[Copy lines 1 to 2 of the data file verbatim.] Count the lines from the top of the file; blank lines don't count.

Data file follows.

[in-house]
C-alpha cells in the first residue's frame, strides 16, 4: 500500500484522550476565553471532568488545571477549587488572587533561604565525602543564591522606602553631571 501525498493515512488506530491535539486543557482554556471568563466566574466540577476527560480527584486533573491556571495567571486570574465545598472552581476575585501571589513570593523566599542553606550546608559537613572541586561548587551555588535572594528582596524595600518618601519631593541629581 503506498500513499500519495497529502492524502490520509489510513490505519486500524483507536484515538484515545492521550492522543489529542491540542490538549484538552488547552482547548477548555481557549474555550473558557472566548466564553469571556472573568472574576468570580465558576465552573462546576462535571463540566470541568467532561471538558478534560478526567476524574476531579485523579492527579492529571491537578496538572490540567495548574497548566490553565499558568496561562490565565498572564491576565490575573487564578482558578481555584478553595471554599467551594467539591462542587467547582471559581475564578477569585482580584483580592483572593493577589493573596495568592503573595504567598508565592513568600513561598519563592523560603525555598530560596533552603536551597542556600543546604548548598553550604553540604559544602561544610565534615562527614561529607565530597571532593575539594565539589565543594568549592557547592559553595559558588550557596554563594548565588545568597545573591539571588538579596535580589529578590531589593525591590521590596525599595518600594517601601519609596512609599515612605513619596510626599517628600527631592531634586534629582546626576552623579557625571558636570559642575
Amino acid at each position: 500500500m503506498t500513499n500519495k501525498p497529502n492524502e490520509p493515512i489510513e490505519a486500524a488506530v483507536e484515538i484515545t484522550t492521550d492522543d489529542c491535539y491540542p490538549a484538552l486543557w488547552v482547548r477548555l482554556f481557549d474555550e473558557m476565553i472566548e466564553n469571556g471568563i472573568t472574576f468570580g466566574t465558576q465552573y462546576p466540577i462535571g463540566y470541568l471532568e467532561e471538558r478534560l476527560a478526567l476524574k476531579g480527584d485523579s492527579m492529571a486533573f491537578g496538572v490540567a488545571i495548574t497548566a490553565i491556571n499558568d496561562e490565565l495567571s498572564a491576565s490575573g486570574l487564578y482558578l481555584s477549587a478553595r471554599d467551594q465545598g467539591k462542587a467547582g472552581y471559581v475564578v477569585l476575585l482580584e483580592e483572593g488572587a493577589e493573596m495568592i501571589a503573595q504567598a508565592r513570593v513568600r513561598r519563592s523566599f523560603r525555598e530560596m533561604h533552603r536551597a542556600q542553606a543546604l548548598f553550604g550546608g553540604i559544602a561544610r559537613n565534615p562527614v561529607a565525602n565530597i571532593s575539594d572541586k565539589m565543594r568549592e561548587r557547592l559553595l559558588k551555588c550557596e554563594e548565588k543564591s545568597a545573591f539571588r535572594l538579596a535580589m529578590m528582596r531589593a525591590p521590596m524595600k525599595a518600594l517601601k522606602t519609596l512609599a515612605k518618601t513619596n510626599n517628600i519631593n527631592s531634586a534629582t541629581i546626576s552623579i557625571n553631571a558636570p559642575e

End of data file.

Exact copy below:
[in-house]
C-alpha cells in the first residue's frame, strides 16, 4: 500500500484522550476565553471532568488545571477549587488572587533561604565525602543564591522606602553631571 501525498493515512488506530491535539486543557482554556471568563466566574466540577476527560480527584486533573491556571495567571486570574465545598472552581476575585501571589513570593523566599542553606550546608559537613572541586561548587551555588535572594528582596524595600518618601519631593541629581 503506498500513499500519495497529502492524502490520509489510513490505519486500524483507536484515538484515545492521550492522543489529542491540542490538549484538552488547552482547548477548555481557549474555550473558557472566548466564553469571556472573568472574576468570580465558576465552573462546576462535571463540566470541568467532561471538558478534560478526567476524574476531579485523579492527579492529571491537578496538572490540567495548574497548566490553565499558568496561562490565565498572564491576565490575573487564578482558578481555584478553595471554599467551594467539591462542587467547582471559581475564578477569585482580584483580592483572593493577589493573596495568592503573595504567598508565592513568600513561598519563592523560603525555598530560596533552603536551597542556600543546604548548598553550604553540604559544602561544610565534615562527614561529607565530597571532593575539594565539589565543594568549592557547592559553595559558588550557596554563594548565588545568597545573591539571588538579596535580589529578590531589593525591590521590596525599595518600594517601601519609596512609599515612605513619596510626599517628600527631592531634586534629582546626576552623579557625571558636570559642575